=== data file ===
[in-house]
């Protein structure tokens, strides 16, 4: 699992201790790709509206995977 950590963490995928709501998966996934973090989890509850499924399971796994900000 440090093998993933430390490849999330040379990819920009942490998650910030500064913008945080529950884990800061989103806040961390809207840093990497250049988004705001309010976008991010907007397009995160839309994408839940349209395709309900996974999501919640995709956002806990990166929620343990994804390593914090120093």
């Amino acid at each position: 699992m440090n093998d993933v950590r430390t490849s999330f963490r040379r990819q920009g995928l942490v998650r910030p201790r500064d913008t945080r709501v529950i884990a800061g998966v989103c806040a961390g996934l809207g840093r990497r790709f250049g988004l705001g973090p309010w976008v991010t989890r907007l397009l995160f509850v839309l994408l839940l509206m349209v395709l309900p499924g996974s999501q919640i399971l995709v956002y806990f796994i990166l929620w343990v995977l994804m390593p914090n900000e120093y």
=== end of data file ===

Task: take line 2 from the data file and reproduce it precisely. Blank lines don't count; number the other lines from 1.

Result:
């Protein structure tokens, strides 16, 4: 699992201790790709509206995977 950590963490995928709501998966996934973090989890509850499924399971796994900000 440090093998993933430390490849999330040379990819920009942490998650910030500064913008945080529950884990800061989103806040961390809207840093990497250049988004705001309010976008991010907007397009995160839309994408839940349209395709309900996974999501919640995709956002806990990166929620343990994804390593914090120093």